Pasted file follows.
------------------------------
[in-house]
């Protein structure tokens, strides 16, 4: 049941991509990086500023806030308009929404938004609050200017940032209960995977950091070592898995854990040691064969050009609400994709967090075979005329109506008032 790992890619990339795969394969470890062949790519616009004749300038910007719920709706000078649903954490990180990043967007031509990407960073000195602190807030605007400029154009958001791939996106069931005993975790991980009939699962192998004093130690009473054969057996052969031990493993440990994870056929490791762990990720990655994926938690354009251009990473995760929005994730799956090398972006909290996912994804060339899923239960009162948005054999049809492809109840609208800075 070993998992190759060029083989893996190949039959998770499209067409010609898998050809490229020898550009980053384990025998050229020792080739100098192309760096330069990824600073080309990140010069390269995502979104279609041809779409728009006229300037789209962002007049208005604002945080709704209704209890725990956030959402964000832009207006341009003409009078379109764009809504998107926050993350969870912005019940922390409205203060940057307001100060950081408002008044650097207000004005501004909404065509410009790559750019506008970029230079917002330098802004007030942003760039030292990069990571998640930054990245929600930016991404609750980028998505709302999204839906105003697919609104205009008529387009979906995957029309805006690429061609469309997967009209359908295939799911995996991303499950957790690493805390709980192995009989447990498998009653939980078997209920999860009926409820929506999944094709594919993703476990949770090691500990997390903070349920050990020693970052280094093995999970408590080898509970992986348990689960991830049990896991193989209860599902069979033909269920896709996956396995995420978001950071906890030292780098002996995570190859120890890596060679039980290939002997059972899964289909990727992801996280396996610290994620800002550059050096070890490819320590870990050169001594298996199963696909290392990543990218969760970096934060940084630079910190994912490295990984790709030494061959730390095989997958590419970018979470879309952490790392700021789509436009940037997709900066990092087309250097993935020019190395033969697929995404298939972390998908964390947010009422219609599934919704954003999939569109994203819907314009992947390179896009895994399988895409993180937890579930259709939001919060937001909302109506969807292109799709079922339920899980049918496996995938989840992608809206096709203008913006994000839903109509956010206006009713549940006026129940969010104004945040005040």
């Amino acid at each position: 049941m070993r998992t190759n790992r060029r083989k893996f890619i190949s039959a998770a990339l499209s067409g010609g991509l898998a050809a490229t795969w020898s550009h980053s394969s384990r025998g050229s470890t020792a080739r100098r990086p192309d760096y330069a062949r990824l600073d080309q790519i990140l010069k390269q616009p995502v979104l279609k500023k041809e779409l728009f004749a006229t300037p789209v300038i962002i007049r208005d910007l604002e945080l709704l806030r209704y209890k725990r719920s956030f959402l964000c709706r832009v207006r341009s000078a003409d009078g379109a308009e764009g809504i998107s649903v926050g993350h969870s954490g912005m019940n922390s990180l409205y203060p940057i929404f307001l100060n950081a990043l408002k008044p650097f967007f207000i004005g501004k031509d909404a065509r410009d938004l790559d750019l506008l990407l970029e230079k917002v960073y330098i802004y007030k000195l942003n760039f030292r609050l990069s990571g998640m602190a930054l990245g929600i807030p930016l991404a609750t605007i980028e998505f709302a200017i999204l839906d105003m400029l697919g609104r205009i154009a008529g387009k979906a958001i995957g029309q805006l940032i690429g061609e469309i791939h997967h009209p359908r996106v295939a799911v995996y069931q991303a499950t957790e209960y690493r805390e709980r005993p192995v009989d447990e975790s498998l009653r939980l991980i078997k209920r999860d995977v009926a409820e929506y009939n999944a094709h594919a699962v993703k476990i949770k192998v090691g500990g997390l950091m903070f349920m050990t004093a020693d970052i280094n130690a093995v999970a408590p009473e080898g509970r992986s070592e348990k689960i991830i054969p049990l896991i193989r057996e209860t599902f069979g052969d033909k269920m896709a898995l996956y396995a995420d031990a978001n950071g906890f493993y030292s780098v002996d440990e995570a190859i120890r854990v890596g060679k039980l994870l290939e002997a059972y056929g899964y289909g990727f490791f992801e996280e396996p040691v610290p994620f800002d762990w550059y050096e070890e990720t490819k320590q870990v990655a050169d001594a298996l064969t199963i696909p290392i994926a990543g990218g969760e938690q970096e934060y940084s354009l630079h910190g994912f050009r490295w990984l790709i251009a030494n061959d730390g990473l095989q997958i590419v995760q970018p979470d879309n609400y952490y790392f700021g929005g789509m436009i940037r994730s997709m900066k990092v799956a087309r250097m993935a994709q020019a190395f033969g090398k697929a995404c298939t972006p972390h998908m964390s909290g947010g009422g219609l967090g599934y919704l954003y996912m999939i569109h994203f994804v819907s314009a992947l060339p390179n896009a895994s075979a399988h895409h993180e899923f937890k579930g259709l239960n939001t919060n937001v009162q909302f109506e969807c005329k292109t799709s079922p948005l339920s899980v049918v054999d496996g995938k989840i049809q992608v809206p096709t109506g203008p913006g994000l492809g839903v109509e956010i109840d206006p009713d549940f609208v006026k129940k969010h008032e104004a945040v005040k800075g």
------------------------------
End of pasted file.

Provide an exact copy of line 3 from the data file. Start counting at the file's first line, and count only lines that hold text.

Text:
């Amino acid at each position: 049941m070993r998992t190759n790992r060029r083989k893996f890619i190949s039959a998770a990339l499209s067409g010609g991509l898998a050809a490229t795969w020898s550009h980053s394969s384990r025998g050229s470890t020792a080739r100098r990086p192309d760096y330069a062949r990824l600073d080309q790519i990140l010069k390269q616009p995502v979104l279609k500023k041809e779409l728009f004749a006229t300037p789209v300038i962002i007049r208005d910007l604002e945080l709704l806030r209704y209890k725990r719920s956030f959402l964000c709706r832009v207006r341009s000078a003409d009078g379109a308009e764009g809504i998107s649903v926050g993350h969870s954490g912005m019940n922390s990180l409205y203060p940057i929404f307001l100060n950081a990043l408002k008044p650097f967007f207000i004005g501004k031509d909404a065509r410009d938004l790559d750019l506008l990407l970029e230079k917002v960073y330098i802004y007030k000195l942003n760039f030292r609050l990069s990571g998640m602190a930054l990245g929600i807030p930016l991404a609750t605007i980028e998505f709302a200017i999204l839906d105003m400029l697919g609104r205009i154009a008529g387009k979906a958001i995957g029309q805006l940032i690429g061609e469309i791939h997967h009209p359908r996106v295939a799911v995996y069931q991303a499950t957790e209960y690493r805390e709980r005993p192995v009989d447990e975790s498998l009653r939980l991980i078997k209920r999860d995977v009926a409820e929506y009939n999944a094709h594919a699962v993703k476990i949770k192998v090691g500990g997390l950091m903070f349920m050990t004093a020693d970052i280094n130690a093995v999970a408590p009473e080898g509970r992986s070592e348990k689960i991830i054969p049990l896991i193989r057996e209860t599902f069979g052969d033909k269920m896709a898995l996956y396995a995420d031990a978001n950071g906890f493993y030292s780098v002996d440990e995570a190859i120890r854990v890596g060679k039980l994870l290939e002997a059972y056929g899964y289909g990727f490791f992801e996280e396996p040691v610290p994620f800002d762990w550059y050096e070890e990720t490819k320590q870990v990655a050169d001594a298996l064969t199963i696909p290392i994926a990543g990218g969760e938690q970096e934060y940084s354009l630079h910190g994912f050009r490295w990984l790709i251009a030494n061959d730390g990473l095989q997958i590419v995760q970018p979470d879309n609400y952490y790392f700021g929005g789509m436009i940037r994730s997709m900066k990092v799956a087309r250097m993935a994709q020019a190395f033969g090398k697929a995404c298939t972006p972390h998908m964390s909290g947010g009422g219609l967090g599934y919704l954003y996912m999939i569109h994203f994804v819907s314009a992947l060339p390179n896009a895994s075979a399988h895409h993180e899923f937890k579930g259709l239960n939001t919060n937001v009162q909302f109506e969807c005329k292109t799709s079922p948005l339920s899980v049918v054999d496996g995938k989840i049809q992608v809206p096709t109506g203008p913006g994000l492809g839903v109509e956010i109840d206006p009713d549940f609208v006026k129940k969010h008032e104004a945040v005040k800075g």